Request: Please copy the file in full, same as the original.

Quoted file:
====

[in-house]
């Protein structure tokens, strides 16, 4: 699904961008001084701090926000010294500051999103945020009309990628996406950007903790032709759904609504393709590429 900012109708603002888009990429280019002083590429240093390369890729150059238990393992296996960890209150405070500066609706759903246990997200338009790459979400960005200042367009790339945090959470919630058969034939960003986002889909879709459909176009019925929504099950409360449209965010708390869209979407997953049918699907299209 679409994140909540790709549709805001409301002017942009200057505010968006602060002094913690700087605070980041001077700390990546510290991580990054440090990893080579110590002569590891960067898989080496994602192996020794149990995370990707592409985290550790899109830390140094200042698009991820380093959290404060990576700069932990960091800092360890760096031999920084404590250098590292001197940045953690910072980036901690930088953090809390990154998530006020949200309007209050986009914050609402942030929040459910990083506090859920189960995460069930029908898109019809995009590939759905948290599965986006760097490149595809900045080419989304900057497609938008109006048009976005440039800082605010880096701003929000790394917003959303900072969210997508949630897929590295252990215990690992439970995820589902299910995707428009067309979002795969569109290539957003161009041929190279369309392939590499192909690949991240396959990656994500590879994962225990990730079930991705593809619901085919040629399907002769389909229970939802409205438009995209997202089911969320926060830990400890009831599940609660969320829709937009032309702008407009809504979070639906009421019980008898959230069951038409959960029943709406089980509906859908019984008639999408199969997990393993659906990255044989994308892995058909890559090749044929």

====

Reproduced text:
[in-house]
């Protein structure tokens, strides 16, 4: 699904961008001084701090926000010294500051999103945020009309990628996406950007903790032709759904609504393709590429 900012109708603002888009990429280019002083590429240093390369890729150059238990393992296996960890209150405070500066609706759903246990997200338009790459979400960005200042367009790339945090959470919630058969034939960003986002889909879709459909176009019925929504099950409360449209965010708390869209979407997953049918699907299209 679409994140909540790709549709805001409301002017942009200057505010968006602060002094913690700087605070980041001077700390990546510290991580990054440090990893080579110590002569590891960067898989080496994602192996020794149990995370990707592409985290550790899109830390140094200042698009991820380093959290404060990576700069932990960091800092360890760096031999920084404590250098590292001197940045953690910072980036901690930088953090809390990154998530006020949200309007209050986009914050609402942030929040459910990083506090859920189960995460069930029908898109019809995009590939759905948290599965986006760097490149595809900045080419989304900057497609938008109006048009976005440039800082605010880096701003929000790394917003959303900072969210997508949630897929590295252990215990690992439970995820589902299910995707428009067309979002795969569109290539957003161009041929190279369309392939590499192909690949991240396959990656994500590879994962225990990730079930991705593809619901085919040629399907002769389909229970939802409205438009995209997202089911969320926060830990400890009831599940609660969320829709937009032309702008407009809504979070639906009421019980008898959230069951038409959960029943709406089980509906859908019984008639999408199969997990393993659906990255044989994308892995058909890559090749044929």